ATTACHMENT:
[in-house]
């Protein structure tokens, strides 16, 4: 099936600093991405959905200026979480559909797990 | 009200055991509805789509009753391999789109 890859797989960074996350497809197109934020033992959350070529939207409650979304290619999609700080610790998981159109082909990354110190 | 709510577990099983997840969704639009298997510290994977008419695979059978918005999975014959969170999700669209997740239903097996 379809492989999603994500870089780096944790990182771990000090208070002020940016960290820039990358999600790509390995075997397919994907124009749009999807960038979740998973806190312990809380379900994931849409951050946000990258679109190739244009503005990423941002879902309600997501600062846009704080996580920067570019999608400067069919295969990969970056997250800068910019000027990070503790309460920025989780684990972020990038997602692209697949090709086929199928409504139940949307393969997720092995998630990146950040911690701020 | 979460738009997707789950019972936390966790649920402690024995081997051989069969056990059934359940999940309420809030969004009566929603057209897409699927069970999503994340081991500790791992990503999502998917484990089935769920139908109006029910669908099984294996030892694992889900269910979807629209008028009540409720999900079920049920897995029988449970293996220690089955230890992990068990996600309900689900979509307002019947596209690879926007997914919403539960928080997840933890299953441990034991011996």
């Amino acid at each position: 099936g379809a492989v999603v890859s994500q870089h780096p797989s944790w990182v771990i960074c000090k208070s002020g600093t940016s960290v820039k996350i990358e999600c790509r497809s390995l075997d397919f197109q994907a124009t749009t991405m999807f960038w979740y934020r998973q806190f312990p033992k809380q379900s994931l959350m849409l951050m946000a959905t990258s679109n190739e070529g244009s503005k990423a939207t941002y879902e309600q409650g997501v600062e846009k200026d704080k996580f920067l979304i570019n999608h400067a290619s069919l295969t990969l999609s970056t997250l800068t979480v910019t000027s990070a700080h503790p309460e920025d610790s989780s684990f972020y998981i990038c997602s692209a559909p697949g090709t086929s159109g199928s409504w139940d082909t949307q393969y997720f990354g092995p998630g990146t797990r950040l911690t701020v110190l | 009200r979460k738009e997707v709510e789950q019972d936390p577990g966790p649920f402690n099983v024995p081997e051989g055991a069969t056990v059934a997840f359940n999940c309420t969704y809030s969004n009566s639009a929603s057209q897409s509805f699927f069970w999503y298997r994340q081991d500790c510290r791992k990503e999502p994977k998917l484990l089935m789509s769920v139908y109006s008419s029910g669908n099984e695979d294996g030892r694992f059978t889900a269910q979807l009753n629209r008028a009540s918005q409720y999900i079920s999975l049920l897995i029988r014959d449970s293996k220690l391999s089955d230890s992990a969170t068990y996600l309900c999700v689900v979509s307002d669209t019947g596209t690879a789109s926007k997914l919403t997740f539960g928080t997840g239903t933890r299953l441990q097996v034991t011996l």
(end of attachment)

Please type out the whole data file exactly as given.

[in-house]
């Protein structure tokens, strides 16, 4: 099936600093991405959905200026979480559909797990 | 009200055991509805789509009753391999789109 890859797989960074996350497809197109934020033992959350070529939207409650979304290619999609700080610790998981159109082909990354110190 | 709510577990099983997840969704639009298997510290994977008419695979059978918005999975014959969170999700669209997740239903097996 379809492989999603994500870089780096944790990182771990000090208070002020940016960290820039990358999600790509390995075997397919994907124009749009999807960038979740998973806190312990809380379900994931849409951050946000990258679109190739244009503005990423941002879902309600997501600062846009704080996580920067570019999608400067069919295969990969970056997250800068910019000027990070503790309460920025989780684990972020990038997602692209697949090709086929199928409504139940949307393969997720092995998630990146950040911690701020 | 979460738009997707789950019972936390966790649920402690024995081997051989069969056990059934359940999940309420809030969004009566929603057209897409699927069970999503994340081991500790791992990503999502998917484990089935769920139908109006029910669908099984294996030892694992889900269910979807629209008028009540409720999900079920049920897995029988449970293996220690089955230890992990068990996600309900689900979509307002019947596209690879926007997914919403539960928080997840933890299953441990034991011996």
């Amino acid at each position: 099936g379809a492989v999603v890859s994500q870089h780096p797989s944790w990182v771990i960074c000090k208070s002020g600093t940016s960290v820039k996350i990358e999600c790509r497809s390995l075997d397919f197109q994907a124009t749009t991405m999807f960038w979740y934020r998973q806190f312990p033992k809380q379900s994931l959350m849409l951050m946000a959905t990258s679109n190739e070529g244009s503005k990423a939207t941002y879902e309600q409650g997501v600062e846009k200026d704080k996580f920067l979304i570019n999608h400067a290619s069919l295969t990969l999609s970056t997250l800068t979480v910019t000027s990070a700080h503790p309460e920025d610790s989780s684990f972020y998981i990038c997602s692209a559909p697949g090709t086929s159109g199928s409504w139940d082909t949307q393969y997720f990354g092995p998630g990146t797990r950040l911690t701020v110190l | 009200r979460k738009e997707v709510e789950q019972d936390p577990g966790p649920f402690n099983v024995p081997e051989g055991a069969t056990v059934a997840f359940n999940c309420t969704y809030s969004n009566s639009a929603s057209q897409s509805f699927f069970w999503y298997r994340q081991d500790c510290r791992k990503e999502p994977k998917l484990l089935m789509s769920v139908y109006s008419s029910g669908n099984e695979d294996g030892r694992f059978t889900a269910q979807l009753n629209r008028a009540s918005q409720y999900i079920s999975l049920l897995i029988r014959d449970s293996k220690l391999s089955d230890s992990a969170t068990y996600l309900c999700v689900v979509s307002d669209t019947g596209t690879a789109s926007k997914l919403t997740f539960g928080t997840g239903t933890r299953l441990q097996v034991t011996l």